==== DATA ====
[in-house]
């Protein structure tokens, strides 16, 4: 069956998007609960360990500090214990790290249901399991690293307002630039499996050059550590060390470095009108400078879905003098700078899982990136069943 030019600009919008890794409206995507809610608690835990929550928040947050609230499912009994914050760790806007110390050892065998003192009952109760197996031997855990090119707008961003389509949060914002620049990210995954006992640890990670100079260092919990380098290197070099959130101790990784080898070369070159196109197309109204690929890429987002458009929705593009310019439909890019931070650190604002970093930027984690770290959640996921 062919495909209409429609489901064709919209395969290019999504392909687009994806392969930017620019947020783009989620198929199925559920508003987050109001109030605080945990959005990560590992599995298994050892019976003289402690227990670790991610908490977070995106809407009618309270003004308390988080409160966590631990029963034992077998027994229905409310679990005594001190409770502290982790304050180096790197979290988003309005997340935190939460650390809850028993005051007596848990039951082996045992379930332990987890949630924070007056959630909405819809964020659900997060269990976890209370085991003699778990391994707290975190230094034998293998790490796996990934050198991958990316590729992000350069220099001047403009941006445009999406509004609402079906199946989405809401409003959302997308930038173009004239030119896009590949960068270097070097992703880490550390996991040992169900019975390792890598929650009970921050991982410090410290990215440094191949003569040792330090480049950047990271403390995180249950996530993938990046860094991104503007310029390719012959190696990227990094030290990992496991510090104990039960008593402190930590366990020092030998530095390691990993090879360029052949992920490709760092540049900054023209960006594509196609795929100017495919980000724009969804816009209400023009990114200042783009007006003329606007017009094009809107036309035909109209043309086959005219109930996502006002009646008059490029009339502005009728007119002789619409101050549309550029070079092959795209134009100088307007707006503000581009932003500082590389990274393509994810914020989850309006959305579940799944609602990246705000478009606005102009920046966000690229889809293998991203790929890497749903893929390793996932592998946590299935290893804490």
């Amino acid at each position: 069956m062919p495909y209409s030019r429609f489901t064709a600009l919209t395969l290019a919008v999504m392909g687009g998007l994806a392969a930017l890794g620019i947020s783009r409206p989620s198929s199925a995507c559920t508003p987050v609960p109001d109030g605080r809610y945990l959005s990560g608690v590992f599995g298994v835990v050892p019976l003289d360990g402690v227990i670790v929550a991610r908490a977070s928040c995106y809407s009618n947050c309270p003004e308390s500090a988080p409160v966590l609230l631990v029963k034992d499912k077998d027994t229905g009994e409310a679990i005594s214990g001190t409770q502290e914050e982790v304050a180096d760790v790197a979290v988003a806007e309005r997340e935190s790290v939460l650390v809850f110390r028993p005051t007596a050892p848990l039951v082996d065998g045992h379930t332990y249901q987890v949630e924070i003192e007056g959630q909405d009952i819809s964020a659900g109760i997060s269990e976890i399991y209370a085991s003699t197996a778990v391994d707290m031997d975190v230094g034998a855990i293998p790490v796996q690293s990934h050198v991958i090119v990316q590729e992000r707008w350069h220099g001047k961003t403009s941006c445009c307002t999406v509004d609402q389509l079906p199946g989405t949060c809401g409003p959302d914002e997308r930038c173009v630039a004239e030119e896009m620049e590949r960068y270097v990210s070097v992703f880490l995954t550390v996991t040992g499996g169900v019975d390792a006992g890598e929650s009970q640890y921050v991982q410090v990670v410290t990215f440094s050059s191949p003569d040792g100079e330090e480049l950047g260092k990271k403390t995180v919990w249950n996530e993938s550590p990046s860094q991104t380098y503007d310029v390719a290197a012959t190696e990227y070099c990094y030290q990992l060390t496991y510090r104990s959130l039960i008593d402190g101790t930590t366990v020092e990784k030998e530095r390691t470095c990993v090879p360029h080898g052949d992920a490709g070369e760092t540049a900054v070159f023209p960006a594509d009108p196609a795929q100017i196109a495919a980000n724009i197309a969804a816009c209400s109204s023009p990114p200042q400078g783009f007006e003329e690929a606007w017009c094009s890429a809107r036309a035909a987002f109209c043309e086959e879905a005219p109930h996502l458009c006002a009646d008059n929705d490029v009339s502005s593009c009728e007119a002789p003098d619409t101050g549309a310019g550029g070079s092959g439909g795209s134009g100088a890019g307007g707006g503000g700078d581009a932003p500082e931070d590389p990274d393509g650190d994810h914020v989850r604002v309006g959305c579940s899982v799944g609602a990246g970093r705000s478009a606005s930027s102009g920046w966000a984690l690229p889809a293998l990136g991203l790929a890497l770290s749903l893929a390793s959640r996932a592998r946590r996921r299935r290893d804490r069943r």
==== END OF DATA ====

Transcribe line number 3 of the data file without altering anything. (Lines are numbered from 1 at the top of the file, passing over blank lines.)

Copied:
């Amino acid at each position: 069956m062919p495909y209409s030019r429609f489901t064709a600009l919209t395969l290019a919008v999504m392909g687009g998007l994806a392969a930017l890794g620019i947020s783009r409206p989620s198929s199925a995507c559920t508003p987050v609960p109001d109030g605080r809610y945990l959005s990560g608690v590992f599995g298994v835990v050892p019976l003289d360990g402690v227990i670790v929550a991610r908490a977070s928040c995106y809407s009618n947050c309270p003004e308390s500090a988080p409160v966590l609230l631990v029963k034992d499912k077998d027994t229905g009994e409310a679990i005594s214990g001190t409770q502290e914050e982790v304050a180096d760790v790197a979290v988003a806007e309005r997340e935190s790290v939460l650390v809850f110390r028993p005051t007596a050892p848990l039951v082996d065998g045992h379930t332990y249901q987890v949630e924070i003192e007056g959630q909405d009952i819809s964020a659900g109760i997060s269990e976890i399991y209370a085991s003699t197996a778990v391994d707290m031997d975190v230094g034998a855990i293998p790490v796996q690293s990934h050198v991958i090119v990316q590729e992000r707008w350069h220099g001047k961003t403009s941006c445009c307002t999406v509004d609402q389509l079906p199946g989405t949060c809401g409003p959302d914002e997308r930038c173009v630039a004239e030119e896009m620049e590949r960068y270097v990210s070097v992703f880490l995954t550390v996991t040992g499996g169900v019975d390792a006992g890598e929650s009970q640890y921050v991982q410090v990670v410290t990215f440094s050059s191949p003569d040792g100079e330090e480049l950047g260092k990271k403390t995180v919990w249950n996530e993938s550590p990046s860094q991104t380098y503007d310029v390719a290197a012959t190696e990227y070099c990094y030290q990992l060390t496991y510090r104990s959130l039960i008593d402190g101790t930590t366990v020092e990784k030998e530095r390691t470095c990993v090879p360029h080898g052949d992920a490709g070369e760092t540049a900054v070159f023209p960006a594509d009108p196609a795929q100017i196109a495919a980000n724009i197309a969804a816009c209400s109204s023009p990114p200042q400078g783009f007006e003329e690929a606007w017009c094009s890429a809107r036309a035909a987002f109209c043309e086959e879905a005219p109930h996502l458009c006002a009646d008059n929705d490029v009339s502005s593009c009728e007119a002789p003098d619409t101050g549309a310019g550029g070079s092959g439909g795209s134009g100088a890019g307007g707006g503000g700078d581009a932003p500082e931070d590389p990274d393509g650190d994810h914020v989850r604002v309006g959305c579940s899982v799944g609602a990246g970093r705000s478009a606005s930027s102009g920046w966000a984690l690229p889809a293998l990136g991203l790929a890497l770290s749903l893929a390793s959640r996932a592998r946590r996921r299935r290893d804490r069943r």